First, Seth Strope and colleagues from Michigan queried Medicare beneficiaries with NMIBC and evaluated treatment intensity with respect to risk groups.2 They found that healthcare resource utilization for NMIBC is increasing, primarily through greater use of intravesical therapy. In a completely separate analysis, we found that compliance with established guidelines for NMIBC is embarrassingly poor.3 In 4790 eligible patients, only one single patient received documented care in accordance with our established guidelines, including intravesical therapy, cystoscopy, and cytology. A discrepancy then became clear: How were we utilizing more resources yet not complying with established, evidence-based guidelines? How was there a dissociation between treatment intensity and compliance? Given our previous work, our intuition was that intravesical therapy, specifically intravesical Bacillus Calmette-Guérin (BCG), was used inappropriately and/or underutilized. Our hypothesis was that up-front BCG therapy was underutilized and that BCG was given as a reaction to recurrences, thereby “spending the money without getting the goods.”
Utilizing linked SEER-Medicare, and limiting the cohort to patients with high-grade NMIBC (Tis, Ta, T1), we found a disturbing pattern of BCG utilization. As others have demonstrated, two-thirds of patients did not undergo a restaging transurethral resection, 60% of patients did not receive any BCG after a single resection, and BCG continued to be given (albeit in low numbers) even after multiple endoscopic resections. If we can assume that the third and fourth resections are not restaging procedures then patients are apparently continuing to get BCG despite a failure to respond. In combination with the fact that (at best) only 54% of patients received any BCG after two endoscopic resections led us to formulate the concept that BCG is utilized in a reactionary manner in response to recurrences rather than as a proactive therapy to reduce recurrences and prevent progression.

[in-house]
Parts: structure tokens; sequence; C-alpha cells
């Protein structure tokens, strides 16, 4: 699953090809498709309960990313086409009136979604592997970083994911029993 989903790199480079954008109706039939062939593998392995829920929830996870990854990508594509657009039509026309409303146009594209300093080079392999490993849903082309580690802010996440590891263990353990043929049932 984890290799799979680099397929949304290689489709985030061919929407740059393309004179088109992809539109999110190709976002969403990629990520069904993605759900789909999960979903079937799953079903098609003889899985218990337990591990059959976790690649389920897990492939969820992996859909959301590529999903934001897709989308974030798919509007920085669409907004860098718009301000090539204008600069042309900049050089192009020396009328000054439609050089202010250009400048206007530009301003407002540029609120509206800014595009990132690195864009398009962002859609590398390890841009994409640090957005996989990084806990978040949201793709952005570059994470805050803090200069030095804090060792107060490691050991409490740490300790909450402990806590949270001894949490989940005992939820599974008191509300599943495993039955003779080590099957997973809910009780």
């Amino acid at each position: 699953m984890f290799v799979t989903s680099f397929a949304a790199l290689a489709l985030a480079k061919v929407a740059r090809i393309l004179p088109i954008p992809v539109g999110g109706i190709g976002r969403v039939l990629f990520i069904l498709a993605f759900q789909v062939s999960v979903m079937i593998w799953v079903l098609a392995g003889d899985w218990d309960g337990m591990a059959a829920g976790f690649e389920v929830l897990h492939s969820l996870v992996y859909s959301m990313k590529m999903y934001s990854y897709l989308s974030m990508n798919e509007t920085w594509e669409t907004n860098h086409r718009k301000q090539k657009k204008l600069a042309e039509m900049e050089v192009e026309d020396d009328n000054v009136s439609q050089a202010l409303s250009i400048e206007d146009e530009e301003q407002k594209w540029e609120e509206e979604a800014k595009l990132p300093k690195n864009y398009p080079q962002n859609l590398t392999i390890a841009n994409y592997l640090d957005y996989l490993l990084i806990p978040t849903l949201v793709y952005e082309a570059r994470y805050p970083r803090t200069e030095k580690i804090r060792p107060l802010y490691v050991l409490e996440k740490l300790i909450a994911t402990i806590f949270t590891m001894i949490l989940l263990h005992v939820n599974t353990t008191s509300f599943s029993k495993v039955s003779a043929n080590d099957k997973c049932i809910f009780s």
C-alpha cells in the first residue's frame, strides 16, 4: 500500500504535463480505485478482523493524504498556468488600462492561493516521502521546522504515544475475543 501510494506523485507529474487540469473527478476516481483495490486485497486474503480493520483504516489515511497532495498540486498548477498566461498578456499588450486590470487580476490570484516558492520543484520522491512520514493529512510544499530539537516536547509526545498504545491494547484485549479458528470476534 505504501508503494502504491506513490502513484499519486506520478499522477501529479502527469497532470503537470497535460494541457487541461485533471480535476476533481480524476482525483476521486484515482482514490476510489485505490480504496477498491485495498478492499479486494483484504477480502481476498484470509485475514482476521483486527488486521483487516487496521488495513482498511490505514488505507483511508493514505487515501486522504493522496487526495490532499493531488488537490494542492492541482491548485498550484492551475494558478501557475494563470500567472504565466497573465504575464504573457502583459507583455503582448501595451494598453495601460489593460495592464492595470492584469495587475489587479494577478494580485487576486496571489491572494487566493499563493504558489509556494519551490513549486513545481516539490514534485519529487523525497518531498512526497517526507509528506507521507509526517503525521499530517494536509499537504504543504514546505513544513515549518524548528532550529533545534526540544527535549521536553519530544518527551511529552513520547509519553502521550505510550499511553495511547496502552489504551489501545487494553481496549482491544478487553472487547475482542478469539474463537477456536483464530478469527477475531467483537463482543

Ultimately, NMIBC is a chronic disease that is challenging for both the physician and the patient. Especially in high-risk patients, such as those analyzed in our study, urologists must strike a balance between disease control and bladder-sparing therapies. In an attempt to explain the findings of our study, we feel that urologists may forgo intravesical therapy in the case of a small tumor completely resected, despite a high-grade pathology. This is likely secondary to the known local and systemic side effects of BCG. Urologists may also “give BCG another shot” for patients with refractory, resistant, or recurrent disease who may refuse cystectomy or who may not be ideal surgical candidates. BCG therapy, despite its position as the gold standard for over 30 years, must be improved upon. Checkpoint inhibitors have recently demonstrated remarkable benefit and clinically meaningful improvements in overall survival in the metastatic space.4 In an effort to extend this success to the NMIBC realm, many clinical trials are underway that combine BCG with these agents, including systemic anti-Programmed Cell Death Ligand-1 (NCT02792192), systemic anti-Cytotoxic T-Lymphocyte Antigen-4 (NCT01838200 and NCT00880854), and intravesical anti-Programmed Cell Death-1 (NCT02808143). Hopefully more targeted, less toxic, and better-tolerated, local therapy will change the landscape of NMIBC in the future.
Written by: Andrew T. Lenis, Nicholas M. Donin, Karim Chamie
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1. James AC and Gore JL: The costs of non-muscle invasive bladder cancer. Urol. Clin. North Am. 2013; 40: 261–269. Available at: http://www.ncbi.nlm.nih.gov/pubmed/23540783.
2. Strope SA, Ye Z, Hollingsworth JM, et al: Patterns of care for early stage bladder cancer. Cancer 2010; 116: 2604–2611. Available at: http://www.pubmedcentral.nih.gov/articlerender.fcgi?artid=2876213&tool=pmcentrez&rendertype=abstract.
3. Chamie K, Saigal CS, Lai J, et al: Quality of care in patients with bladder cancer: a case report? Cancer 2012; 118: 1412–1421.
4. Donin NM, Lenis AT, Holden S, et al: Immunotherapy in the Treatment of Urothelial Carcinoma. The Journal of Urology 2016; 0.